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Forgive my sneer

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• Is the world eternal? YES
• Do humans have contra-causal free will (i.e., can humans do otherwise)? NO
• Is beauty in the eye of the beholder? YES
• Do humans have souls? YES
• Are there natural rights? YES
• Is it morally permissible to eat meat? NO
• Is the unexamined life worth living? NO
• Is truth subjectivity? YES
• Is virtue necessary for happiness? YES
• Can a computer have a mind? YES
• Can humans know reality as it is in itself? YES
• Is hell other people? YES
• Can art be created accidentally? NO
• Can we change the past? NO
• Are numbers real? NO
• Is it always better to know the truth? YES

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This NY Times article discusses the lack of rigor in colleges of business.  Business majors spend less time studying than any other major and show the weakest gains in the first two years of college in writing and reasoning skills.  And get this – business majors score lower than every other major on the GMAT (the M.B.A. entrance exam)!  I guess they do have one brag – they pay more in tuition because of differential tuition costs.

So what should a student aspiring to a business career do?  Well, surveys of businesses show that they want employees who can think clearly and creatively, write coherently, and analyze data.  So you’d be just as well off majoring in the humanities or social sciences.  This might be one reason why most Ivy League schools don’t even have a business major for undergradutes.  Universities that have undergraduate business programs that are highly praised integrate history and philosophy into their curriculum.



  1. Just to make sure we are clear. ;)

    Econ majors have all of these desirable characteristics. The aggregate data of “business school majors” does not pick up the rather stellar performance of econ majors, not to mention their success on standardized tests, in grad school, in law school, and in gaining high averages salaries over their life-time.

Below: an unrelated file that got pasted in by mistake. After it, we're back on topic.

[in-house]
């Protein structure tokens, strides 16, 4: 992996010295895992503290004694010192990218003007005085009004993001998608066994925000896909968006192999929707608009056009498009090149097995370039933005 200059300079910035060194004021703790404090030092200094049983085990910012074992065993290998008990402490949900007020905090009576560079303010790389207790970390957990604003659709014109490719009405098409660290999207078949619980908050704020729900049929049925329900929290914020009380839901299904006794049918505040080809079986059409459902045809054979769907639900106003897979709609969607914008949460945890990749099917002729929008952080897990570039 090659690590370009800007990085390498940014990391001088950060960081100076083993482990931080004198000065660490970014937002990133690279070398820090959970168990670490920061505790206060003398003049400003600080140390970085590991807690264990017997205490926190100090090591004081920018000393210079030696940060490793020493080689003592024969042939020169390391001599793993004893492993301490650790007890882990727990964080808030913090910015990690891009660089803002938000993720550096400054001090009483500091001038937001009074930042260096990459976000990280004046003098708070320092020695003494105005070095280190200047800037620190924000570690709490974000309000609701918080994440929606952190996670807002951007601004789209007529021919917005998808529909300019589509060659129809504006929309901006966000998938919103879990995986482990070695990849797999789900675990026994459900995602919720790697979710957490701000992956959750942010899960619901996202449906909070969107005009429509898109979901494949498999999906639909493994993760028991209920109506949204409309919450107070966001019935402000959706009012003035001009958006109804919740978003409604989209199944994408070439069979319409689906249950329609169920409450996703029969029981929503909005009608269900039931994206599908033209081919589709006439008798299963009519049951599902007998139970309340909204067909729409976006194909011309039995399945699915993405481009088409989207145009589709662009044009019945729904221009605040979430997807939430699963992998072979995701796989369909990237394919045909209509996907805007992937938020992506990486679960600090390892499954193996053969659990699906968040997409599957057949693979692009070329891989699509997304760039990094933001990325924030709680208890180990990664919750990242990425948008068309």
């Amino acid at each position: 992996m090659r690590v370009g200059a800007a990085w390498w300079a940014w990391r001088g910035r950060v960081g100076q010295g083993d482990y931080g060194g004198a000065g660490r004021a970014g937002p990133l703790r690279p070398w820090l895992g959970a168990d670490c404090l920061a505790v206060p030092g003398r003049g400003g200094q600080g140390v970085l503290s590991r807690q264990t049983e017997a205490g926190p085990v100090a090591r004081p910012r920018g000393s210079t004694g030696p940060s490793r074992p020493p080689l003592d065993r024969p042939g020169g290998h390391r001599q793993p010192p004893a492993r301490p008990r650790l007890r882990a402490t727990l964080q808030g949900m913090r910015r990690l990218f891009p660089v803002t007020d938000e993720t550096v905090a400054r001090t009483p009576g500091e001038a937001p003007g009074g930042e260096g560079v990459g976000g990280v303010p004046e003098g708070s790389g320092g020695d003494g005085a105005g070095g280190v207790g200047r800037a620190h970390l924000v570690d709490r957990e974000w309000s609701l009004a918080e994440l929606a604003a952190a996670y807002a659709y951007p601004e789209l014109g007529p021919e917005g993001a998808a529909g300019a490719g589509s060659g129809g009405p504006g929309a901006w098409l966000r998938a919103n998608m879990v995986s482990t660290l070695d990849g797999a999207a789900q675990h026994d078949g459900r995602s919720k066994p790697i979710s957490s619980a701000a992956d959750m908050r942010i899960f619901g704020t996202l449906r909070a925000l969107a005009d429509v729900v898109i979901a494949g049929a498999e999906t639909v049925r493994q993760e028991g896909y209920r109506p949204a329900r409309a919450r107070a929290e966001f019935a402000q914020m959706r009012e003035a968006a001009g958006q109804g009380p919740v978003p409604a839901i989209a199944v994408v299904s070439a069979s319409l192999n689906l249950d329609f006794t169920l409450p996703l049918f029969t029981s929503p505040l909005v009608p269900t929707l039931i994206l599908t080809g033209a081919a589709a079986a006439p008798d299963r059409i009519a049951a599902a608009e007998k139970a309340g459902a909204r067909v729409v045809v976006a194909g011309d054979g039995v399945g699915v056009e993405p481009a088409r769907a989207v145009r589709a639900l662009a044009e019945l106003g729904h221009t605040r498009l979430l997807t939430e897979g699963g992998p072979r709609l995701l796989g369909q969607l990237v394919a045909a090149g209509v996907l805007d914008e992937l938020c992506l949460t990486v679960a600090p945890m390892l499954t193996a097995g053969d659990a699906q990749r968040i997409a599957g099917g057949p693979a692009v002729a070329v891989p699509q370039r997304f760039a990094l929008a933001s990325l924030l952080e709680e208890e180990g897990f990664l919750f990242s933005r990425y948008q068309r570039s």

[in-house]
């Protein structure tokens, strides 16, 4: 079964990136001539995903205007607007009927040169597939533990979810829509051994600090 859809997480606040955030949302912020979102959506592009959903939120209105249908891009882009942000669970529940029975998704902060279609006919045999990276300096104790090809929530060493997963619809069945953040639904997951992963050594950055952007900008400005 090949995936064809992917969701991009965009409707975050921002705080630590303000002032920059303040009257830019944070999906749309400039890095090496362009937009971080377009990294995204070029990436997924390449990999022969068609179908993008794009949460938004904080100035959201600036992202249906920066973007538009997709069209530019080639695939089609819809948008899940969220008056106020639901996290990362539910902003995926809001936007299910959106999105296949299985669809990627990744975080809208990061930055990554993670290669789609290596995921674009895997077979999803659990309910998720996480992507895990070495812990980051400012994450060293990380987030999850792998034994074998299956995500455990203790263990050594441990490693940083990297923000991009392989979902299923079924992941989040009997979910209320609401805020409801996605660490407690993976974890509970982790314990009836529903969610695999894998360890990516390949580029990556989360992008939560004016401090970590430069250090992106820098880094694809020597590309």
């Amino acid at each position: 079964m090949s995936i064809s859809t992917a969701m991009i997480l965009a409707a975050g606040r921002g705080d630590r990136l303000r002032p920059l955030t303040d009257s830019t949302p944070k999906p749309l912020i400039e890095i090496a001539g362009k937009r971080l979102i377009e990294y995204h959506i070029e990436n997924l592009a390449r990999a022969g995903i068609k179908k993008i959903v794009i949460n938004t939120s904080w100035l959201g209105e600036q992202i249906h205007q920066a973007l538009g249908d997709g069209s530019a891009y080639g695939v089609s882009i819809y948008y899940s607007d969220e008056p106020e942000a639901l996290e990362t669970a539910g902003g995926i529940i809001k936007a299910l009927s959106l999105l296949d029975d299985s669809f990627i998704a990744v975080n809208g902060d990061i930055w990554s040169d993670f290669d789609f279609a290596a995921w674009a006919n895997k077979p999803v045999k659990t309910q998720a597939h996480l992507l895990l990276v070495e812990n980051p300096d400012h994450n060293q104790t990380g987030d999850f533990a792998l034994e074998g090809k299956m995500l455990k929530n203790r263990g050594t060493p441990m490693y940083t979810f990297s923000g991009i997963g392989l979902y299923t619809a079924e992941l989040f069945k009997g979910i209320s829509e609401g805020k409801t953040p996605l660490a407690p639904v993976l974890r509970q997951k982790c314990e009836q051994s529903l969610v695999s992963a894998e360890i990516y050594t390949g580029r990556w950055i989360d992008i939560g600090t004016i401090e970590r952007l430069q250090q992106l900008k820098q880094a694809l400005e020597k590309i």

Perhaps thought the business professors should have to justify their skyrocketing salaries in light of these accusations!


  2. It is a rather distasteful historical point that econ programs that stayed loyal to humanities were starved, and those that made the Faustian bargain found themselves flush. It too very little time to convince the remaining professors to make the leap. Someone needs to write a good history of economics talking about this transition.

    I am not sure how many disciplines tend to have one foot in two academic colleges like this. At ‘Bama you could choose where you wanted to earn your electives and get either a BS or a BA. Everyone in my family was a scientist and I just like the sound of a “BS degree” in economics.


  3. Mike says:

    This article covering the relationship between philosophy and business (for one philosopher) is fairly popular, on and off. Philosophy should help us understand human nature which should, in turn, help us with pretty much everything. The understated value of false beliefs notwithstanding.


  4. Huenemann says:

    It looks like the “aggregated business majors” described in the article didn’t include economists at all; so no economic students have been sneered at here.


    • Anonymous says:

      I saw that. Other thoughts: what do business schools produce if this article is correct? The easy answer is: nothing of value. The scary answer would be: something of value that we aren’t measuring.

      It has to be the case that university education is more than a dating service. Well, I will assume that until I can no longer convince myself.


      • Huenemann says:

        My own view is that most elements of the university are set up to measure academic abilities. But an education in business may not need to be all that academic. So it wouldn’t be surprising if people who had an excellent preparation for a business trade did not perform well by academic standards. Of course, I can’t say whether students really are receiving excellent prep for a business trade.


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